Registering a domain is an essential part of establishing an online presence. But how exactly do you register a domain? This article explores the domain registration process, providing an insight into all the actors who are involved, as well as a summary of what happens in the background once you have selected your domain name.
How do disputes about domain names get resolved?
Domain name registrations are governed by the 'first come, first served' principle, according to which whoever applies for a domain first can register it and hold its temporary right of use. While a registrant holds a domain, they also hold full responsibility for its use. Generally, registries will not assess a registrant's right to a domain. Exceptions include so-called "blocked domains" that are not to be registered pursuant to national law, or reserved lists that are only available for registration by certain governmental entities. Occasionally, domain names are registered in conflict with another party's rights, e.g., in case of a trademark infringement. In such cases, registries themselves do not assess conflicts.
ICANN, guardian of the global DNS
The Internet Corporation for Assigned Names and Numbers (ICANN) is an international, not-for-profit organisation that brings together individuals, industry, non-commercial and government representatives to discuss, debate and develop policies about the technical coordination of the internet’s domain name system (DNS).
ICANN is responsible for coordinating and managing the global DNS IP addresses, and other internet unique identifiers. Its primary role is to ensure the stable and secure operation of these systems, and to promote competition, innovation and access to the internet.
Ultimately, ICANN aims to maintain a globally accessible, interoperable and resilient internet for everyone.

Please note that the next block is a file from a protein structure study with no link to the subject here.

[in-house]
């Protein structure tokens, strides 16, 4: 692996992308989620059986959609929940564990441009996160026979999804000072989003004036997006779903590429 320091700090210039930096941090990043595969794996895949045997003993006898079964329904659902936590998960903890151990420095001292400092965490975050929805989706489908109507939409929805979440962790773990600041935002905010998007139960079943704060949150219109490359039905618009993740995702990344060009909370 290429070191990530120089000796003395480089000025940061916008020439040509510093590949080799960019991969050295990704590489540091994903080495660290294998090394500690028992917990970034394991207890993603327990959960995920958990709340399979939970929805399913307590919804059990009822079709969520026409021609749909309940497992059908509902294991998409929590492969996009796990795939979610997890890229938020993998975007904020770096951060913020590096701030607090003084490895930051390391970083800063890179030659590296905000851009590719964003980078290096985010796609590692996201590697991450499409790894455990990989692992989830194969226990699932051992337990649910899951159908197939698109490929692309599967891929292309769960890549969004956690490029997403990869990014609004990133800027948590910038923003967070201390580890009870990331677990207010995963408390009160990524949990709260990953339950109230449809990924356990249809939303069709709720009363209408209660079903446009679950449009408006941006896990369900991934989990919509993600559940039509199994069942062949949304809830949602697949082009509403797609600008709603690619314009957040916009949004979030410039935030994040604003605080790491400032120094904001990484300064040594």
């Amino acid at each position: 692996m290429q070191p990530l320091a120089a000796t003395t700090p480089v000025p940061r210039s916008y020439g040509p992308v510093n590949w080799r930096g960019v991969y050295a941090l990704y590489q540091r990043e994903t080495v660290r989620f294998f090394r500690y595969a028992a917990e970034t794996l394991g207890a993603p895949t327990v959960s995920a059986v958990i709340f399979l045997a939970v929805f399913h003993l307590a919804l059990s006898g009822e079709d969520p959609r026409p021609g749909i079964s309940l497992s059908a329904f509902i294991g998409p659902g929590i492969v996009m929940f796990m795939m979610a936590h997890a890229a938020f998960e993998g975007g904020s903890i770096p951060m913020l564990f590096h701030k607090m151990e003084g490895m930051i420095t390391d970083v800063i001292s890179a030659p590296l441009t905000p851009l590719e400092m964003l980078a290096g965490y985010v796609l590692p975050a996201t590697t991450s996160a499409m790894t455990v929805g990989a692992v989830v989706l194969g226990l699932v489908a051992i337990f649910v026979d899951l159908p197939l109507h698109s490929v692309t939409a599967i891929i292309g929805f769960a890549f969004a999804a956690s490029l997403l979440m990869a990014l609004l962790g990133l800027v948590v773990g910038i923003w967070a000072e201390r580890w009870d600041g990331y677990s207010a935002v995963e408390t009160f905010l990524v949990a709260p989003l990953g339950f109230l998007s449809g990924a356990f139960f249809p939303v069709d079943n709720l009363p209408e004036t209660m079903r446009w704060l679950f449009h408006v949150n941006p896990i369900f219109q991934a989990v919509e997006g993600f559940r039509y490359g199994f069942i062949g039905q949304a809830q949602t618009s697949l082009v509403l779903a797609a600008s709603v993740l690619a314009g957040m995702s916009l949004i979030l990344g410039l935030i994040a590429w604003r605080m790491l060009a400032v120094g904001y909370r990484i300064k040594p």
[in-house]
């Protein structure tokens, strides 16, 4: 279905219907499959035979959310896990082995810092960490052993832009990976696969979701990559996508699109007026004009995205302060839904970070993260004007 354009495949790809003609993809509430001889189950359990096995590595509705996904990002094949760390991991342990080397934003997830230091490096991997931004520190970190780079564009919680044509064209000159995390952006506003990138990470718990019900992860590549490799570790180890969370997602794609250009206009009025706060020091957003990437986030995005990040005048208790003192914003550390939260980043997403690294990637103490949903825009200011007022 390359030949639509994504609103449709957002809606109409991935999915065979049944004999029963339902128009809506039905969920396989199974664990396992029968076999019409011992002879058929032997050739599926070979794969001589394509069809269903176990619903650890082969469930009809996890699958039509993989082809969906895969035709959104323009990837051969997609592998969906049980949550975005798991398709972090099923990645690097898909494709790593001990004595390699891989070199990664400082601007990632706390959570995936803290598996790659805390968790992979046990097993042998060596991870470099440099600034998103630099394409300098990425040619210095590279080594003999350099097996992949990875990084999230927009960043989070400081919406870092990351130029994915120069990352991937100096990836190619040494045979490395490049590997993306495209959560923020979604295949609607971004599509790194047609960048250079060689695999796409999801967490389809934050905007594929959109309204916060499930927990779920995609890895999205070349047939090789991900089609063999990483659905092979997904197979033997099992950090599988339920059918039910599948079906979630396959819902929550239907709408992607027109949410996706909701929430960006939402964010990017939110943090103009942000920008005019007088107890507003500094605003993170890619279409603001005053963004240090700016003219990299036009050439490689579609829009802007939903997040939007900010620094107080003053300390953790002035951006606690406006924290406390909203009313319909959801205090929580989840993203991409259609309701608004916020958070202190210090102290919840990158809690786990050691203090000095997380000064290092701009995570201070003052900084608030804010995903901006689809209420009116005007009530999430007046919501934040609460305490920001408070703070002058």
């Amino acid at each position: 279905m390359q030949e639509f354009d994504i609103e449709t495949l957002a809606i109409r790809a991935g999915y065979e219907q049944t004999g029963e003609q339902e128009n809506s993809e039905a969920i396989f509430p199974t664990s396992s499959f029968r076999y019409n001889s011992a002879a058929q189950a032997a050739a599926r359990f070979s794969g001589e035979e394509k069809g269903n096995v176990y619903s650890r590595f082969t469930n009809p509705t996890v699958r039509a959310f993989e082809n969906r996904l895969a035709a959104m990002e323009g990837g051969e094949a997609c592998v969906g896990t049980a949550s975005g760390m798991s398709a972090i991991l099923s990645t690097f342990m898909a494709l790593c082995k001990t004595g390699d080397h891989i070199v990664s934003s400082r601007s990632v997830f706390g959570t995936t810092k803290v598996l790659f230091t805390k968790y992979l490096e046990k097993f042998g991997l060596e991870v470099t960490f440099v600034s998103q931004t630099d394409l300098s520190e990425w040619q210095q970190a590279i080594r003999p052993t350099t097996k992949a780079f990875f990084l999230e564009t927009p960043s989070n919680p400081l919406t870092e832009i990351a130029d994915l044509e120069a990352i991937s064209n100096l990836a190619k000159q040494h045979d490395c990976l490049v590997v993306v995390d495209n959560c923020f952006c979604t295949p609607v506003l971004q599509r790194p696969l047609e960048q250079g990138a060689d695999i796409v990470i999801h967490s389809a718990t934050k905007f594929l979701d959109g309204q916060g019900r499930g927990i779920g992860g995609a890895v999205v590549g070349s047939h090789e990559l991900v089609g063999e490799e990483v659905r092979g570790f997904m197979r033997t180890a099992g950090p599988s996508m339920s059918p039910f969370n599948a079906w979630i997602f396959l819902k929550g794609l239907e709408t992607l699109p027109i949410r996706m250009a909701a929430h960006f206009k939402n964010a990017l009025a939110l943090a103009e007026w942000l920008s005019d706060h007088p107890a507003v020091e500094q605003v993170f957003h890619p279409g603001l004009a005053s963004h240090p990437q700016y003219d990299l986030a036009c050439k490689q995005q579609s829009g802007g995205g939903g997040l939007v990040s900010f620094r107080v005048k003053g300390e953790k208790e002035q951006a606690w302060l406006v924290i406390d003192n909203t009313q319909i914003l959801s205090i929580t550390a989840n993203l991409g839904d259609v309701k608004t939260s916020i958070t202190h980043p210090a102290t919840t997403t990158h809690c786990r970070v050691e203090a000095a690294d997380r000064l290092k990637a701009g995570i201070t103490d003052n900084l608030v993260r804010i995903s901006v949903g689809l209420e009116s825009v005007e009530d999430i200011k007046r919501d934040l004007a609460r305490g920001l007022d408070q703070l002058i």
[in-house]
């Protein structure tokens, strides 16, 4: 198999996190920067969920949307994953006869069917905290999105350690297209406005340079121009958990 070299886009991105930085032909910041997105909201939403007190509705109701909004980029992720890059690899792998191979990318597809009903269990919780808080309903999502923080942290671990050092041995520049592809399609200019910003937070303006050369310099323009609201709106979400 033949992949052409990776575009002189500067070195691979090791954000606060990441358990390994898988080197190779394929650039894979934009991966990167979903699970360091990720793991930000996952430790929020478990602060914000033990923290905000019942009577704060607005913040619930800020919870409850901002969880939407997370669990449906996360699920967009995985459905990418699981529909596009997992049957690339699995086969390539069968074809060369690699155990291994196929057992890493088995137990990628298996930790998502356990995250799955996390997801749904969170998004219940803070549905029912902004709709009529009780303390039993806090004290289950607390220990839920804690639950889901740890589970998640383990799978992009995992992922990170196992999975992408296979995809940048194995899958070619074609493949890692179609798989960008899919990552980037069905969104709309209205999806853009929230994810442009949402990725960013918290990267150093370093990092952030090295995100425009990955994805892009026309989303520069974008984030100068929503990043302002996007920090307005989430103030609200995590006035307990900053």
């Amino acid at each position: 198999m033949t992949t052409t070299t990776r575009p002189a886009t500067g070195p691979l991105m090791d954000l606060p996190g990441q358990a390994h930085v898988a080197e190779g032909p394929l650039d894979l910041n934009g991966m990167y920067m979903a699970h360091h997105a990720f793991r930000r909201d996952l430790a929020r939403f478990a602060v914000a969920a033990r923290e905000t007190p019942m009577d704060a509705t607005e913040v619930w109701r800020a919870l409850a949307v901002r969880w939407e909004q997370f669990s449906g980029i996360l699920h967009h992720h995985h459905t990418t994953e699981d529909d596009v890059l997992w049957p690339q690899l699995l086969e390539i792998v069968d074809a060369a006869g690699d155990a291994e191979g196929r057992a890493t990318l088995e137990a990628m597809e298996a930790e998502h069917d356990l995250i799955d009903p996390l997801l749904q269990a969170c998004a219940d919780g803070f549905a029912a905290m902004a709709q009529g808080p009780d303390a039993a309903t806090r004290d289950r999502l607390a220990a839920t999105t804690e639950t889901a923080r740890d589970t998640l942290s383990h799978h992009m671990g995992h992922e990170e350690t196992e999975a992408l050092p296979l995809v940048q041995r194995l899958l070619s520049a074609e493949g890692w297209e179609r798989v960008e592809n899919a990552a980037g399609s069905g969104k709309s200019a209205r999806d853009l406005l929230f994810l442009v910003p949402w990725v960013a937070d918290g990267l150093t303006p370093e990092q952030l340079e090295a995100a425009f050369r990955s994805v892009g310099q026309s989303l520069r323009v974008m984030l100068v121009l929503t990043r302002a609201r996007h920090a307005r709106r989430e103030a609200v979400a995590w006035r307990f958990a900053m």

While ICANN’s scope is limited, its importance cannot be overestimated. Policies developed at ICANN mainly impact generic top-level domains (gTLDs), but some that are of a technical coordinating nature can have an impact on country code top level domains (ccTLDs).
IDNs and how they allow for broader representation
The internet is for everyone and, indeed, should be accessible by all. Internationalised Domain Names (IDNs) enable people around the world to see domain names in their native languages and scripts, such as Arabic, Chinese and Cyrillic. Even Latin alphabet characters with accents and diacritical marks, (such as French) can be represented. The first IDN TLDs, that were implemented in 2010, were country code top-level domains (ccTLDs).
لسعودية., مصر. and امارات. (Egypt, Saudi Arabia and the United Arab Emirates), as well as .рф (Russia) were successfully implemented, and were followed soon after by .中国 and .中國 (China), .香港 (Hong Kong), and .台灣 and .台湾 (Taiwan).
To date, more than 70 IDN ccTLDs have been delegated worldwide, representing 79% of ccTLDs, and more than two million IDNs have been registered under ccTLDs.
The move to IPv6: ensuring continued internet growth
IP – or Internet Protocol – addresses are unique strings of numbers and characters used to identify an internet-connected device on a network – like a laptop, smartphone, smart speaker, etc. IP addresses allow all these devices to be identified and communicate with each other. The most commonly used IP addresses are IPv4 and IPv6, with the former being the older of the two and the latter being the newer and more advanced protocol.